Bittersweet: Thoughts on Change, Grace, and Learning the Hard Way

Bittersweet by Shauna NiequistBittersweet: Thoughts on Change, Grace, and Learning the Hard Way by Shauna Niequist
Publisher: Zondervan
Number of pages:
252

My copy: Kindle edition

‘The idea of bittersweet is changing the way I live, unraveling and re-weaving the way I understand life. Bittersweet is the idea that in all things there is both something broken and something beautiful, that there is a moment of lightness on even the darkest of nights, a shadow of hope in every heartbreak, and that rejoicing is no less rich even when it contains a splinter of sadness.

‘It’s the practice of believing that we really do need both the bitter and the sweet, and that a life of nothing but sweetness rots both your teeth and your soul. Bitter is what makes us strong, what forces us to push through, what helps us earn the lines on our faces and the calluses on our hands. Sweet is nice enough, but bittersweet is beautiful, nuanced, full of depth and complexity. Bittersweet is courageous, gutsy, audacious, earthy.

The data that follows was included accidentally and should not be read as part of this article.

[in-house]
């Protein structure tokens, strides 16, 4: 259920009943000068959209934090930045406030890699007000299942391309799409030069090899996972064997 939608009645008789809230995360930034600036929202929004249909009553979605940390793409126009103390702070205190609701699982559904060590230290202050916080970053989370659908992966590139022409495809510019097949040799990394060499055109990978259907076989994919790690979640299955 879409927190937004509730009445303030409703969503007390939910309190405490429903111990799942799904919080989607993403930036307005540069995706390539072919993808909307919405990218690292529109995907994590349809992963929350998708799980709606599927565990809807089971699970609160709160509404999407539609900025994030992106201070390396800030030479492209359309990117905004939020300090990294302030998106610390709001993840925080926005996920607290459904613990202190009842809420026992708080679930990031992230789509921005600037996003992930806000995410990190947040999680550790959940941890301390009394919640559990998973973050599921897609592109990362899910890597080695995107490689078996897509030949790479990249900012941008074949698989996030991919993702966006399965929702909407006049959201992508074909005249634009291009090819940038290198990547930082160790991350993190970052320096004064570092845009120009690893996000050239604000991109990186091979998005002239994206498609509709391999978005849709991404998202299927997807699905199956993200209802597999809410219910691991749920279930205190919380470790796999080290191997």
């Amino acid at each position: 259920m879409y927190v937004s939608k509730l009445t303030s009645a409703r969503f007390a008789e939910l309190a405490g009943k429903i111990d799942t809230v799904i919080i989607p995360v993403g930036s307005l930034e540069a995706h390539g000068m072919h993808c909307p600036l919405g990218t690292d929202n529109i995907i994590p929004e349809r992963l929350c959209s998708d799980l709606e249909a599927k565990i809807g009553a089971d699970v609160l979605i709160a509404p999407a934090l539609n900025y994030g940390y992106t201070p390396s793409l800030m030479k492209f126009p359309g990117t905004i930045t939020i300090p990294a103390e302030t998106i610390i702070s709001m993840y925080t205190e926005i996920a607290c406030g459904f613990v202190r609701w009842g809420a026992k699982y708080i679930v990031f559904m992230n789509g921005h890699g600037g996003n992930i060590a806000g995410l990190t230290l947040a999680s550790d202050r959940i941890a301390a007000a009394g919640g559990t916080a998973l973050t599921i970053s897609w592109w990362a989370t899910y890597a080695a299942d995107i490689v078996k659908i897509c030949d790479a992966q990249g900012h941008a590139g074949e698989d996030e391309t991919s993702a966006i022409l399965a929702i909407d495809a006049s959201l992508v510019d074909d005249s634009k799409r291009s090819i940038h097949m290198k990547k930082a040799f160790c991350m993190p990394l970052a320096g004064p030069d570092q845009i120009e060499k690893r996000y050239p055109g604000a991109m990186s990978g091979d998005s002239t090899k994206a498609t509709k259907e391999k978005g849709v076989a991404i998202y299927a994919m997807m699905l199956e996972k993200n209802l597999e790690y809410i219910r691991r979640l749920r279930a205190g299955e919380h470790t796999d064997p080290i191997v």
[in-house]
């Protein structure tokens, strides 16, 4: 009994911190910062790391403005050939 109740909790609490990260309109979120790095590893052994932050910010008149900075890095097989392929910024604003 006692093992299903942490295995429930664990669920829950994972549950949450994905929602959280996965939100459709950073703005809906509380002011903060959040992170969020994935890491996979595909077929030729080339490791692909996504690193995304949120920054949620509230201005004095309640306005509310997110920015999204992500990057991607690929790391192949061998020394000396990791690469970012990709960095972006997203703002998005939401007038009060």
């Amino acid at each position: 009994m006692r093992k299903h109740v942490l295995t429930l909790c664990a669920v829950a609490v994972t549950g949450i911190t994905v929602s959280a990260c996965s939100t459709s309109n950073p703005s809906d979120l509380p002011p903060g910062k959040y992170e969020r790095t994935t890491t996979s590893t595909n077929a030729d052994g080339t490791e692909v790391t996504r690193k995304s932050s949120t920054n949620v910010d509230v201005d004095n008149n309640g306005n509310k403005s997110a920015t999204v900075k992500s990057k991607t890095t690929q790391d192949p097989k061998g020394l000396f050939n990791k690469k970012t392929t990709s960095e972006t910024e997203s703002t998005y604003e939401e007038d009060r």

‘This is what I’ve come to believe about change: it’s good, in the way that childbirth is good, and heartbreak is good, and failure is good. By that I mean that it’s incredibly painful, exponentially more so if you fight it, and also that it has the potential to open you up, to open life up, to deliver you right into the palm of God’s hand, which is where you wanted to be all long, except that you were too busy pushing and pulling your life into exactly what you thought it should be.